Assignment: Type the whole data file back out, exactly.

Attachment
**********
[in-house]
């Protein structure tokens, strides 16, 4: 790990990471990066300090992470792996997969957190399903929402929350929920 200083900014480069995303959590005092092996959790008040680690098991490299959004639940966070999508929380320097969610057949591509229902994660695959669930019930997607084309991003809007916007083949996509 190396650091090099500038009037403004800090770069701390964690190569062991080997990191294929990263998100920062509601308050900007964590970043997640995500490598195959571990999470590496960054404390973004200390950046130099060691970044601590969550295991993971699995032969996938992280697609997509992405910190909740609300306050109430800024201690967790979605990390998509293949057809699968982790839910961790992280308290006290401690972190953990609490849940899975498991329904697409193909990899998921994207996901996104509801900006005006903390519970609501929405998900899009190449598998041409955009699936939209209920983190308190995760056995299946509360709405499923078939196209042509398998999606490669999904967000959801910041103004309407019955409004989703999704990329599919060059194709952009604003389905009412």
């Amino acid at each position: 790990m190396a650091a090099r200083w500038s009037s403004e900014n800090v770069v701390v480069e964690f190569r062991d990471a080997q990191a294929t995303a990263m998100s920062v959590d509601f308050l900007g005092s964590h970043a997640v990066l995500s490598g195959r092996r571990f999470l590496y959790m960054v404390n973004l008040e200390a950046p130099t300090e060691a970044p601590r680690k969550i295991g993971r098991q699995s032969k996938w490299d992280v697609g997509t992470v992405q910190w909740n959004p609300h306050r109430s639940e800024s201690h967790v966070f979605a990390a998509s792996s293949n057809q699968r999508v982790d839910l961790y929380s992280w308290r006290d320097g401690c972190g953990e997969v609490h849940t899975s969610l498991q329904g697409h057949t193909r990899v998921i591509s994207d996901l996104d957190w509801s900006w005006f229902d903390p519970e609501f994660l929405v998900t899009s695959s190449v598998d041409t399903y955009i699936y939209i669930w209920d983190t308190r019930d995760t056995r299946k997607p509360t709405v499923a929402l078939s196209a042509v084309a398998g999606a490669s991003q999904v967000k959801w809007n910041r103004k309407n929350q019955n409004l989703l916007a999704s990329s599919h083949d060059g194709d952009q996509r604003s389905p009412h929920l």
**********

[in-house]
């Protein structure tokens, strides 16, 4: 790990990471990066300090992470792996997969957190399903929402929350929920 200083900014480069995303959590005092092996959790008040680690098991490299959004639940966070999508929380320097969610057949591509229902994660695959669930019930997607084309991003809007916007083949996509 190396650091090099500038009037403004800090770069701390964690190569062991080997990191294929990263998100920062509601308050900007964590970043997640995500490598195959571990999470590496960054404390973004200390950046130099060691970044601590969550295991993971699995032969996938992280697609997509992405910190909740609300306050109430800024201690967790979605990390998509293949057809699968982790839910961790992280308290006290401690972190953990609490849940899975498991329904697409193909990899998921994207996901996104509801900006005006903390519970609501929405998900899009190449598998041409955009699936939209209920983190308190995760056995299946509360709405499923078939196209042509398998999606490669999904967000959801910041103004309407019955409004989703999704990329599919060059194709952009604003389905009412």
């Amino acid at each position: 790990m190396a650091a090099r200083w500038s009037s403004e900014n800090v770069v701390v480069e964690f190569r062991d990471a080997q990191a294929t995303a990263m998100s920062v959590d509601f308050l900007g005092s964590h970043a997640v990066l995500s490598g195959r092996r571990f999470l590496y959790m960054v404390n973004l008040e200390a950046p130099t300090e060691a970044p601590r680690k969550i295991g993971r098991q699995s032969k996938w490299d992280v697609g997509t992470v992405q910190w909740n959004p609300h306050r109430s639940e800024s201690h967790v966070f979605a990390a998509s792996s293949n057809q699968r999508v982790d839910l961790y929380s992280w308290r006290d320097g401690c972190g953990e997969v609490h849940t899975s969610l498991q329904g697409h057949t193909r990899v998921i591509s994207d996901l996104d957190w509801s900006w005006f229902d903390p519970e609501f994660l929405v998900t899009s695959s190449v598998d041409t399903y955009i699936y939209i669930w209920d983190t308190r019930d995760t056995r299946k997607p509360t709405v499923a929402l078939s196209a042509v084309a398998g999606a490669s991003q999904v967000k959801w809007n910041r103004k309407n929350q019955n409004l989703l916007a999704s990329s599919h083949d060059g194709d952009q996509r604003s389905p009412h929920l």